Congratulations! You just took the first, very important step towards improving your nutrition and eating a healthier, less processed diet. Not something a lot of people can do easily, so be proud of what you’ve just done! Stay tuned on the blog for ideas of how to re-stock those cabinets with delicious and healthy foods.

 

 

 

 

Movie Madness

If you’re like me, you were watching the Golden Globes the other night and simultaneously making mental notes of all of the movies you need to see. And what better time than now, when the days’ high temps reach 20 degrees and there’s just not that much to do. Going to the movies in the winter is a favorite hobby for many (for me and my husband, it’s probably the only time of year we go). But on a recent trip to our local theater, I couldn’t help but notice how very much junk can be consumed by movie goers in one 2 hour period. It’s a bit scary how the theaters up sell their customers to buy the largest amount of food/beverage they can get, and it’s even scarier that we can consume these snacks in their entirety before the end of a movie. I do love that some movie theaters are posting calorie counts on their menu items (though I’m not sure it’s influencing customers’ choices too much). Here’s some facts that I can’t seem to get out of my head:

  • A large movie theater popcorn contains between 16 to 20 cups of popcorn, ~1,000-1,200 calories (or more!), 100 grams of fat, 57 grams of saturated fat and 1,500 mg of sodium (a whole day’s worth). To put this into perspective, it’s equivalent to eating at least 6 fast food burgers. Yeah…
  • Many movie theaters have gone back to using coconut oil to make their popcorn. Yes, many would argue that coconut oil has healthy fats that are good for your heart. But 20 cups of popcorn made in coconut oil is another story entirely…
  • A large soda, which is equal to 5-7 cups of soda after you take away the ice, has about 500 calories and up to 33 teaspoons of sugar. 
  • Remember those nachos, with the cheese? I’ve never been a fan, and now I’m very grateful for that. 1 tray has 610 calories, 22 grams of fat and roughly 1,400 mg. of sodium.

Ok, I won’t scare you with the candy facts. You get the idea, and you can read. (Just make sure you read the total number of servings in one container…food packaging can be tricky, for sure). What I will do, though, is give you some ideas to make your next trip to the movies less devastating to your New Year’s resolutions, and your health:

  • This won’t surprise you. I’m going to tell you to work out before you go (obviously). I like to plan my workouts for any day I know I’m going out…to dinner, to the movies, to a party. It doesn’t make it ok to splurge like crazy, but it balances things out a bit and makes you feel much more confident when you’re out.
  • Eat a healthy dinner before going near the theater. Cooking at home is ideal (for the wallet too), but ordering a healthy dish at a restaurant to fill you up is way better than planning on popcorn or pizza at the theater.
  • I’ve also always been a fan of packing a healthy snack in my purse before leaving home. Some ideas are single serving portions of almonds or walnuts, dried fruit, Pirate’s booty or homemade trail mix. Some like 100 calorie packs or natural protein bars. For a little crunch, mini rice cakes or whole wheat crackers work, as does salted edamame.
  • If it just feels unnatural not to get a snack at the theater (I get it, it’s part of the experience), some theaters offer “smart snack” packages, or try a kids size of unbuttered popcorn. Or share a small popcorn.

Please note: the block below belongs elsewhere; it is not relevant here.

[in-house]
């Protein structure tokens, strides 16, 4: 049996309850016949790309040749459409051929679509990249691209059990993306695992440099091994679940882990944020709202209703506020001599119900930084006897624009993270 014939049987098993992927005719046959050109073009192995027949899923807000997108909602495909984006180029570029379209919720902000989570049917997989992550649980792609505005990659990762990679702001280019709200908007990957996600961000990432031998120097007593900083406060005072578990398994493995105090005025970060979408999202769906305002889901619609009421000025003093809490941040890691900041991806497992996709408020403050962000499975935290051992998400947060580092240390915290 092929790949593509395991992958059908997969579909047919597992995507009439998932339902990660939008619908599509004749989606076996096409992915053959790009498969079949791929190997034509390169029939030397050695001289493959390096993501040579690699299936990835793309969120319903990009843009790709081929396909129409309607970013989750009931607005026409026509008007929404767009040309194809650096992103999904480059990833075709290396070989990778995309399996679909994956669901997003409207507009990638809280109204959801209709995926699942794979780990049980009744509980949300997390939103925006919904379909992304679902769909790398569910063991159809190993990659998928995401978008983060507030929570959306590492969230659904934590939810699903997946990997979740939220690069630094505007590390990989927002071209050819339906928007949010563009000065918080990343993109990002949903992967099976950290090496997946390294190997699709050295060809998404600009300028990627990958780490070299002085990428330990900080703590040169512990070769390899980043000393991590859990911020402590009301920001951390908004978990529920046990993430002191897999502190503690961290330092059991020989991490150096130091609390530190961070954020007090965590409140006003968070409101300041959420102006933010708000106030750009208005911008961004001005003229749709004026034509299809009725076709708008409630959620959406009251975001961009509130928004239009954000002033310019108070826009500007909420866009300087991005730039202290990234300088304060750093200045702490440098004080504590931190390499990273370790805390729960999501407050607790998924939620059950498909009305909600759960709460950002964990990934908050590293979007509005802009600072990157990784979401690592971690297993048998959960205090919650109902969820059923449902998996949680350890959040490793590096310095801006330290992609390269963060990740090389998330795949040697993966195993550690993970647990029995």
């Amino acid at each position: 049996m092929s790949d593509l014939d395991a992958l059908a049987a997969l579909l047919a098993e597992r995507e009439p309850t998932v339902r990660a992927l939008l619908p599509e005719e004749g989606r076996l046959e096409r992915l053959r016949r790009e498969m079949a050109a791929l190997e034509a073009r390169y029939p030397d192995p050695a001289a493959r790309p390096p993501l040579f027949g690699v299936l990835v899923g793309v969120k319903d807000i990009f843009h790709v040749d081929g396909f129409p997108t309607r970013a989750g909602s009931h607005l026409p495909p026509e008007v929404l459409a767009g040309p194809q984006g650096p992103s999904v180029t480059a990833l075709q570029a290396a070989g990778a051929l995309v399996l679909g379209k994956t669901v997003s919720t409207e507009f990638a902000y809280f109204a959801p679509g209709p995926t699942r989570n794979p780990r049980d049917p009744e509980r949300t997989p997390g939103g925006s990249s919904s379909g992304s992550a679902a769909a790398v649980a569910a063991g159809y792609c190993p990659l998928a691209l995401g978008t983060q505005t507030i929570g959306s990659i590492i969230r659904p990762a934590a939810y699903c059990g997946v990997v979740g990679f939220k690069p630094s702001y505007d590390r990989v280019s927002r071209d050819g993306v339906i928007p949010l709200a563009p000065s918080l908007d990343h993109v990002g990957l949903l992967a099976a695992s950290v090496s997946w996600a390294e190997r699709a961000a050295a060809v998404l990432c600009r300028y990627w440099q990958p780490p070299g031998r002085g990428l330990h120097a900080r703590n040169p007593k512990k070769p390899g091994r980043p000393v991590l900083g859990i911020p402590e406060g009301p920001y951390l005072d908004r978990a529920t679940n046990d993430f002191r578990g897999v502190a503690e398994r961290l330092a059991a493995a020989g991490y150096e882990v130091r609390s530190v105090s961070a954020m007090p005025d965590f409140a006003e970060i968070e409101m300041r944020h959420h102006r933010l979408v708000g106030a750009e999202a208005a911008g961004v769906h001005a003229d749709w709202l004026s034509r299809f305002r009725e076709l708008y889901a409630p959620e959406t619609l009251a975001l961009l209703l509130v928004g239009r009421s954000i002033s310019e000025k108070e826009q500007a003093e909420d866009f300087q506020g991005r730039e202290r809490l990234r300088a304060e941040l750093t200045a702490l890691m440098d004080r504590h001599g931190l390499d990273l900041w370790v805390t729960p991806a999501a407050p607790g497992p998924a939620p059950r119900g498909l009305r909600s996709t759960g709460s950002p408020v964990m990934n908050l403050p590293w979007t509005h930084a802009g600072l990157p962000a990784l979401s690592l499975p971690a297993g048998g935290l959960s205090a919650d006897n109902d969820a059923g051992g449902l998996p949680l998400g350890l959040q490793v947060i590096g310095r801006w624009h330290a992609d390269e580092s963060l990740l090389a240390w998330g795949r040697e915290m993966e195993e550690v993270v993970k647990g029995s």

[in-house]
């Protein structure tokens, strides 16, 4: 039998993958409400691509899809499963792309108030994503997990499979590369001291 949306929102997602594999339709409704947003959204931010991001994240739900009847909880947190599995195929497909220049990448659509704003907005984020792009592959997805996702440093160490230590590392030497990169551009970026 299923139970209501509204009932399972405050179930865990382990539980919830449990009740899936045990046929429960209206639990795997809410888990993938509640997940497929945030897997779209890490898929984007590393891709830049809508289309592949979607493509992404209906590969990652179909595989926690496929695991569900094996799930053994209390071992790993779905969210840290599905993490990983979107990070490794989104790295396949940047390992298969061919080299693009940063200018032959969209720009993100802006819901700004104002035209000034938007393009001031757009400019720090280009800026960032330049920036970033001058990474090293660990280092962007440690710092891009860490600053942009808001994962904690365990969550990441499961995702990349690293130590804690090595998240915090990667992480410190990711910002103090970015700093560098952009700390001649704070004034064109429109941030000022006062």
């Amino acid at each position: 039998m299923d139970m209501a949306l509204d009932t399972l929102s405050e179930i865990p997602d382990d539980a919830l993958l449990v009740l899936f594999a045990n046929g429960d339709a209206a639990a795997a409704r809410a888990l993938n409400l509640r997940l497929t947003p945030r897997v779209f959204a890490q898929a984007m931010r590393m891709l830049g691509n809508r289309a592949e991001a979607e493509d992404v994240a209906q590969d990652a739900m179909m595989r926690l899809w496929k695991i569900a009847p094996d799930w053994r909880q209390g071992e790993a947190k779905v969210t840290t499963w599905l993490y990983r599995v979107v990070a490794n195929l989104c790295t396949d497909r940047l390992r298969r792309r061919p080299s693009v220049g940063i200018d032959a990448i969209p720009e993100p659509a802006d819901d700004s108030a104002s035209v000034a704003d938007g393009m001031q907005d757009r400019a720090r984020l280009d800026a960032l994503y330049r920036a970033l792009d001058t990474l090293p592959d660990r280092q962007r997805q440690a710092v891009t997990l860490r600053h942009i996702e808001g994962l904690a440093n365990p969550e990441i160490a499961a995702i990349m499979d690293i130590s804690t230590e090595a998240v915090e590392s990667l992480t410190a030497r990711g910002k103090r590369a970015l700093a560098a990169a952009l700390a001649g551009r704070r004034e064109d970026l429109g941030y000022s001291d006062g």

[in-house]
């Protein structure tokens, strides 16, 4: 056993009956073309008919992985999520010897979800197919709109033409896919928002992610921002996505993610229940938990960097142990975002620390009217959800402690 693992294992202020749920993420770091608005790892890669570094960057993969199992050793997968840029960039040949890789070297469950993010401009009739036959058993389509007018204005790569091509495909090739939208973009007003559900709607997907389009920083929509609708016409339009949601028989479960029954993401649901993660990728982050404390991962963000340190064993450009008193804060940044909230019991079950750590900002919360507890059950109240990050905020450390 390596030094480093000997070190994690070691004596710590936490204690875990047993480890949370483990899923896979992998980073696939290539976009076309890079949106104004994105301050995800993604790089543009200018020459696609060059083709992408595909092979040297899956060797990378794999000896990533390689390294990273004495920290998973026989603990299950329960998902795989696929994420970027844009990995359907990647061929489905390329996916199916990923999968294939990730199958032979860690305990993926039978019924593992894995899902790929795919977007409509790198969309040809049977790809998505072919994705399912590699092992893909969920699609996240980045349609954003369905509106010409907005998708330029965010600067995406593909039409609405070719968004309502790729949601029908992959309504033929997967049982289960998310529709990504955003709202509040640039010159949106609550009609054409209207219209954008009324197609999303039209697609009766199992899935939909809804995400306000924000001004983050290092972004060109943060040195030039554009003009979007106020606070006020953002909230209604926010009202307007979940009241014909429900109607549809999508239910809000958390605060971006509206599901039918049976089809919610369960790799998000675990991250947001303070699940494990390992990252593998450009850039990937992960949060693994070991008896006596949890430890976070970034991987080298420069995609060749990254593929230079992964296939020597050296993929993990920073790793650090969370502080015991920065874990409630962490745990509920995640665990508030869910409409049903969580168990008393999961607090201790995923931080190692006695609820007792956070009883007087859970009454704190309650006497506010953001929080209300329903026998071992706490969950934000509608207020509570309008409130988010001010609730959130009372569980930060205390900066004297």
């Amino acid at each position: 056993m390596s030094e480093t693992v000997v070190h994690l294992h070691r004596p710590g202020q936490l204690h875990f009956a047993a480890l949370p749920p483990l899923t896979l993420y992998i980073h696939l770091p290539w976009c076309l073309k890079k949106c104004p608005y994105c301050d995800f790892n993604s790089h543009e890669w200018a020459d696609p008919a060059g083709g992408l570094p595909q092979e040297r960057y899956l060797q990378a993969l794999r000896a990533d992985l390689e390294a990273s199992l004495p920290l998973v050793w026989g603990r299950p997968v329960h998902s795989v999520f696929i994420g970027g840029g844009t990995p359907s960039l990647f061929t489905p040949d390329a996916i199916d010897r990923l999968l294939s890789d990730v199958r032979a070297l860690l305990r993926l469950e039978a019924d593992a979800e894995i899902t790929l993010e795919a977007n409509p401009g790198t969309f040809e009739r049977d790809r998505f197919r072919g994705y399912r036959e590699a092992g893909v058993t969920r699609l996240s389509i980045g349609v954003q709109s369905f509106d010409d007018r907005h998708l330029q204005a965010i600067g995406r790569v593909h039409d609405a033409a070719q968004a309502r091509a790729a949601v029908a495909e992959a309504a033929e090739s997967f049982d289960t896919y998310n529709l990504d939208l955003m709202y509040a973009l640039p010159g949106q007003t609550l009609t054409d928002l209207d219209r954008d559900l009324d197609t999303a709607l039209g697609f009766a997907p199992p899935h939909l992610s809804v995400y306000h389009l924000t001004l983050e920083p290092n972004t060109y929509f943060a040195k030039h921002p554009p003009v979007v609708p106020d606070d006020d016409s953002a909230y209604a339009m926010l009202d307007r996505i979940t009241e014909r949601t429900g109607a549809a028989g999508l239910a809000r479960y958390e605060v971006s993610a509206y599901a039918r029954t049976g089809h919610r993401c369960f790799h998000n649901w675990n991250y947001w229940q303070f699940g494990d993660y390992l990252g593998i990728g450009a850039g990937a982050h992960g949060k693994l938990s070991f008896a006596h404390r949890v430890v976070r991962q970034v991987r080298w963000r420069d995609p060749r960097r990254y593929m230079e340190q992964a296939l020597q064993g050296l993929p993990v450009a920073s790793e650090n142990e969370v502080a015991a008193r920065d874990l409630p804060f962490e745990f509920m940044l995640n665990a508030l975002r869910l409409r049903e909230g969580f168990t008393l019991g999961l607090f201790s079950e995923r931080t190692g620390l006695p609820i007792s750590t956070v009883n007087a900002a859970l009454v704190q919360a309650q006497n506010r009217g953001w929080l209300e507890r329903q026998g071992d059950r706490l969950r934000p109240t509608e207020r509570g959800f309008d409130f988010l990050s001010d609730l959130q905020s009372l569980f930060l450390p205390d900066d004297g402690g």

• Think about the empty calories in soda, and decide if it’s worth the  extra few miles or 50 burpees you’ll have to add to your workout tomorrow. Instead, opt for a bottled water or unsweetened tea. Or bring your favorite flavored seltzer.

Your goal in the New Year may or may not be to look “red carpet ready,” but I can also almost guarantee that your goal is to not eat the equivalent to 6 or more hamburgers in one sitting. With adequate planning, the right facts and a little willpower, your next trip to the movies doesn’t have to sabotage all the progress you’ve made these last few weeks.

Happy New Year!

 

I’ll admit it, I’m a dork. Just like I felt at the beginning of each school year growing up, I get so excited about the New Year. I love dreaming, setting goals, making plans. And I’ve (mostly) managed to stick to my resolutions these past few years, and feel much better because of it. But this year, I’m trying something new. Instead of vowing to work out more, eat less junk, not drink, work more…you get it… I’m going to focus on the positive things I can add to my life. I’m going to enjoy long weekend walks with my husband, even it if means cutting back a few hours at work. I’m going enjoy nights at home, cooking in and watching our favorite movies, even if it means we don’t make it to every event that comes up. I’m going to nourish my body with water, herbal teas and fresh, whole foods instead of, well…all that other stuff. I’m going to read that stack of books collecting dust on my nightstand, even if it means the dust collects on the furniture for one more day.

There are so many things in life to stress about, and I’ve learned over the past few years that stress never really goes away. I may finish a project at work or pay off a credit card bill, but that doesn’t mean I’ll never feel work or financial stress again. But what I may miss while I’m worrying about all those things is precious time with my husband, family and friends. And what I’ll gain is headaches, insomnia and a wicked bad mood. Not worth it.

So this year, I’m focusing on adding only positive, healthy things to my plate. Things that I enjoy and that will nourish my body, my brain and my heart. When that plate gets full, positivity stays and one stressful thing gets pushed to next week. That’s just the way it’s gonna be. And I can’t wait to enjoy each week a little more than the last.

Wishing you all a happy and healthy New Year…may you truly enjoy each day of the journey.

 

Healthiest regards,

Jess